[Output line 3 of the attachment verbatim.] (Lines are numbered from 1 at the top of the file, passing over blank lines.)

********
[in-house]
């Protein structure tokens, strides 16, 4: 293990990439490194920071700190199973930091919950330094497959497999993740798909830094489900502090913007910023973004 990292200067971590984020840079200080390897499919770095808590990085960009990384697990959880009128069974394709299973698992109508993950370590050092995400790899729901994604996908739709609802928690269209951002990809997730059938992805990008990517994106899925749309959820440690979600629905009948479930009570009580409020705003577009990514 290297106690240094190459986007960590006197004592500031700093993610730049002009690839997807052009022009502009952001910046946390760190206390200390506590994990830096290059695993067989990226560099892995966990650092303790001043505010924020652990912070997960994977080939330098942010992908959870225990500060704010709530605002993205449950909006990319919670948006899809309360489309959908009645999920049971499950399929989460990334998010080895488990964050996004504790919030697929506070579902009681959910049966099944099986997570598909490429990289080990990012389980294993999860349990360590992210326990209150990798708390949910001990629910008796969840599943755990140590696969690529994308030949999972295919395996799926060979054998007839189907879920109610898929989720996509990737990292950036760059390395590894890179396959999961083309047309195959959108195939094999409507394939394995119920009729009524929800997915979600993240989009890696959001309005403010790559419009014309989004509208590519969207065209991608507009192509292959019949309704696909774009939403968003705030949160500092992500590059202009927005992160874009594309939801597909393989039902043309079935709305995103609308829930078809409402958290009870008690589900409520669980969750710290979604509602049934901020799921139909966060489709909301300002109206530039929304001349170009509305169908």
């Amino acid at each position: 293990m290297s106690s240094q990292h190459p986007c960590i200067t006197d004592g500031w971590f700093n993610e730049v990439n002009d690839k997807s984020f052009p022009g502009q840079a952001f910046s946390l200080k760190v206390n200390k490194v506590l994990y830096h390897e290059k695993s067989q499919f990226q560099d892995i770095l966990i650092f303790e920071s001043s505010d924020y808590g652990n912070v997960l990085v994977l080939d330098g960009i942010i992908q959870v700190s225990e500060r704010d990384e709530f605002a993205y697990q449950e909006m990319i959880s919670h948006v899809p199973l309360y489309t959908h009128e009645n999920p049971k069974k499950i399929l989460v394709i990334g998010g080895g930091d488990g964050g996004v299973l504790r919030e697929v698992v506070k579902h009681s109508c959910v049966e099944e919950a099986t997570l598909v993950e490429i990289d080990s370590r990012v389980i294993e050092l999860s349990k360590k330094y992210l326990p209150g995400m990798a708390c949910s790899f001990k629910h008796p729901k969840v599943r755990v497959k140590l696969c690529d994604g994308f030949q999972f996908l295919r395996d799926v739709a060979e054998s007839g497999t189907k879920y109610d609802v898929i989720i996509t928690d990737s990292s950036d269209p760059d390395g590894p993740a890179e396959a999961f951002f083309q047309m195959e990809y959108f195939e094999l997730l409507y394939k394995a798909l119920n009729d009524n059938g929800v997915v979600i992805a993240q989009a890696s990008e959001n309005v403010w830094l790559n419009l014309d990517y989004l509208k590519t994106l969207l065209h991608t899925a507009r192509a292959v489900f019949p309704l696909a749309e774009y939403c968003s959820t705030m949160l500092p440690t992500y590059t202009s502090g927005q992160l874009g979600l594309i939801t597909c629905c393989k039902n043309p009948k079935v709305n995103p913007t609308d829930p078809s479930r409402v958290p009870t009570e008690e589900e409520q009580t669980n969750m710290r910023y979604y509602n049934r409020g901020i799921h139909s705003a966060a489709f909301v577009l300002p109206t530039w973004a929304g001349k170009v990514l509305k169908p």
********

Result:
């Amino acid at each position: 293990m290297s106690s240094q990292h190459p986007c960590i200067t006197d004592g500031w971590f700093n993610e730049v990439n002009d690839k997807s984020f052009p022009g502009q840079a952001f910046s946390l200080k760190v206390n200390k490194v506590l994990y830096h390897e290059k695993s067989q499919f990226q560099d892995i770095l966990i650092f303790e920071s001043s505010d924020y808590g652990n912070v997960l990085v994977l080939d330098g960009i942010i992908q959870v700190s225990e500060r704010d990384e709530f605002a993205y697990q449950e909006m990319i959880s919670h948006v899809p199973l309360y489309t959908h009128e009645n999920p049971k069974k499950i399929l989460v394709i990334g998010g080895g930091d488990g964050g996004v299973l504790r919030e697929v698992v506070k579902h009681s109508c959910v049966e099944e919950a099986t997570l598909v993950e490429i990289d080990s370590r990012v389980i294993e050092l999860s349990k360590k330094y992210l326990p209150g995400m990798a708390c949910s790899f001990k629910h008796p729901k969840v599943r755990v497959k140590l696969c690529d994604g994308f030949q999972f996908l295919r395996d799926v739709a060979e054998s007839g497999t189907k879920y109610d609802v898929i989720i996509t928690d990737s990292s950036d269209p760059d390395g590894p993740a890179e396959a999961f951002f083309q047309m195959e990809y959108f195939e094999l997730l409507y394939k394995a798909l119920n009729d009524n059938g929800v997915v979600i992805a993240q989009a890696s990008e959001n309005v403010w830094l790559n419009l014309d990517y989004l509208k590519t994106l969207l065209h991608t899925a507009r192509a292959v489900f019949p309704l696909a749309e774009y939403c968003s959820t705030m949160l500092p440690t992500y590059t202009s502090g927005q992160l874009g979600l594309i939801t597909c629905c393989k039902n043309p009948k079935v709305n995103p913007t609308d829930p078809s479930r409402v958290p009870t009570e008690e589900e409520q009580t669980n969750m710290r910023y979604y509602n049934r409020g901020i799921h139909s705003a966060a489709f909301v577009l300002p109206t530039w973004a929304g001349k170009v990514l509305k169908p």